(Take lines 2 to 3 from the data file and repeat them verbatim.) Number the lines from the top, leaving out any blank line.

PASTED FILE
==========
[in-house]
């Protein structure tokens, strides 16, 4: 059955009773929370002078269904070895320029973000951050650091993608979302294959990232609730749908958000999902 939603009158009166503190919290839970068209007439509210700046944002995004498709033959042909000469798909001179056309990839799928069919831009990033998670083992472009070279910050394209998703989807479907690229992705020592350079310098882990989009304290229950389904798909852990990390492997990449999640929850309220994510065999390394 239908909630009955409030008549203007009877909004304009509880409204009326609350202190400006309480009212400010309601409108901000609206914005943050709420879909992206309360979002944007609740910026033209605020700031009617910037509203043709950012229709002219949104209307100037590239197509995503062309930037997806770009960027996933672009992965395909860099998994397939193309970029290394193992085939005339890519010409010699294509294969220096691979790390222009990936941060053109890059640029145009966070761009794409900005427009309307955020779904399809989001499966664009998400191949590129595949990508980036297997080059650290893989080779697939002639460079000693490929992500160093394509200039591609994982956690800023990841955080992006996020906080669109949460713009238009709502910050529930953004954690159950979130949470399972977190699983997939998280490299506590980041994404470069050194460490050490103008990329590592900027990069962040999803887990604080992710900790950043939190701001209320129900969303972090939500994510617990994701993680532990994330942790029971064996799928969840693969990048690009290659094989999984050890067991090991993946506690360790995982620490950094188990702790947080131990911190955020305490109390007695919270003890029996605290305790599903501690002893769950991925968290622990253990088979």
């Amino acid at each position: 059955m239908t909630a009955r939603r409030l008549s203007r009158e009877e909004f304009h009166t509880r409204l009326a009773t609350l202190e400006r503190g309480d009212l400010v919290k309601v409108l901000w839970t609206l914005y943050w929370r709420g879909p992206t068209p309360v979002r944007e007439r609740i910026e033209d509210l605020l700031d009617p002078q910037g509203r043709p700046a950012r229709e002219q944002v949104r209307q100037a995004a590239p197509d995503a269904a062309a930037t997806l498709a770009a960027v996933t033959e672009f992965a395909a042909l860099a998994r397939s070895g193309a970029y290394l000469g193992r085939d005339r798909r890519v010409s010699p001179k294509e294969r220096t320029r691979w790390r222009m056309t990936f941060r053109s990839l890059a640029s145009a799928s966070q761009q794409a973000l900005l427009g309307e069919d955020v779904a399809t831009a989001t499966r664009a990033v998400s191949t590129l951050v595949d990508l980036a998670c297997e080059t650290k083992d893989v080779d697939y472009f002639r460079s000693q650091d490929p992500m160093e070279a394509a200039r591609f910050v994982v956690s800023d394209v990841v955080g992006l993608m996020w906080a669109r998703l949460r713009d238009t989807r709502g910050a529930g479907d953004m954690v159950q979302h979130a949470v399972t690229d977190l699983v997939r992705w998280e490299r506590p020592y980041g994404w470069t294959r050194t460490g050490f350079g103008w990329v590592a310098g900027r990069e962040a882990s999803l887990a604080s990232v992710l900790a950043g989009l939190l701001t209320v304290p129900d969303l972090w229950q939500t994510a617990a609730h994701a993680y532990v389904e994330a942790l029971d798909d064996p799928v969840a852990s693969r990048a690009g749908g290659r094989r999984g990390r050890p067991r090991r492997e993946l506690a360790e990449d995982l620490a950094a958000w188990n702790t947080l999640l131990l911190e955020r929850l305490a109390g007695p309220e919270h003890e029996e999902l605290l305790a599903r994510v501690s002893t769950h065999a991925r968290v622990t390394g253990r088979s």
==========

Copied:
């Protein structure tokens, strides 16, 4: 059955009773929370002078269904070895320029973000951050650091993608979302294959990232609730749908958000999902 939603009158009166503190919290839970068209007439509210700046944002995004498709033959042909000469798909001179056309990839799928069919831009990033998670083992472009070279910050394209998703989807479907690229992705020592350079310098882990989009304290229950389904798909852990990390492997990449999640929850309220994510065999390394 239908909630009955409030008549203007009877909004304009509880409204009326609350202190400006309480009212400010309601409108901000609206914005943050709420879909992206309360979002944007609740910026033209605020700031009617910037509203043709950012229709002219949104209307100037590239197509995503062309930037997806770009960027996933672009992965395909860099998994397939193309970029290394193992085939005339890519010409010699294509294969220096691979790390222009990936941060053109890059640029145009966070761009794409900005427009309307955020779904399809989001499966664009998400191949590129595949990508980036297997080059650290893989080779697939002639460079000693490929992500160093394509200039591609994982956690800023990841955080992006996020906080669109949460713009238009709502910050529930953004954690159950979130949470399972977190699983997939998280490299506590980041994404470069050194460490050490103008990329590592900027990069962040999803887990604080992710900790950043939190701001209320129900969303972090939500994510617990994701993680532990994330942790029971064996799928969840693969990048690009290659094989999984050890067991090991993946506690360790995982620490950094188990702790947080131990911190955020305490109390007695919270003890029996605290305790599903501690002893769950991925968290622990253990088979």
């Amino acid at each position: 059955m239908t909630a009955r939603r409030l008549s203007r009158e009877e909004f304009h009166t509880r409204l009326a009773t609350l202190e400006r503190g309480d009212l400010v919290k309601v409108l901000w839970t609206l914005y943050w929370r709420g879909p992206t068209p309360v979002r944007e007439r609740i910026e033209d509210l605020l700031d009617p002078q910037g509203r043709p700046a950012r229709e002219q944002v949104r209307q100037a995004a590239p197509d995503a269904a062309a930037t997806l498709a770009a960027v996933t033959e672009f992965a395909a042909l860099a998994r397939s070895g193309a970029y290394l000469g193992r085939d005339r798909r890519v010409s010699p001179k294509e294969r220096t320029r691979w790390r222009m056309t990936f941060r053109s990839l890059a640029s145009a799928s966070q761009q794409a973000l900005l427009g309307e069919d955020v779904a399809t831009a989001t499966r664009a990033v998400s191949t590129l951050v595949d990508l980036a998670c297997e080059t650290k083992d893989v080779d697939y472009f002639r460079s000693q650091d490929p992500m160093e070279a394509a200039r591609f910050v994982v956690s800023d394209v990841v955080g992006l993608m996020w906080a669109r998703l949460r713009d238009t989807r709502g910050a529930g479907d953004m954690v159950q979302h979130a949470v399972t690229d977190l699983v997939r992705w998280e490299r506590p020592y980041g994404w470069t294959r050194t460490g050490f350079g103008w990329v590592a310098g900027r990069e962040a882990s999803l887990a604080s990232v992710l900790a950043g989009l939190l701001t209320v304290p129900d969303l972090w229950q939500t994510a617990a609730h994701a993680y532990v389904e994330a942790l029971d798909d064996p799928v969840a852990s693969r990048a690009g749908g290659r094989r999984g990390r050890p067991r090991r492997e993946l506690a360790e990449d995982l620490a950094a958000w188990n702790t947080l999640l131990l911190e955020r929850l305490a109390g007695p309220e919270h003890e029996e999902l605290l305790a599903r994510v501690s002893t769950h065999a991925r968290v622990t390394g253990r088979s």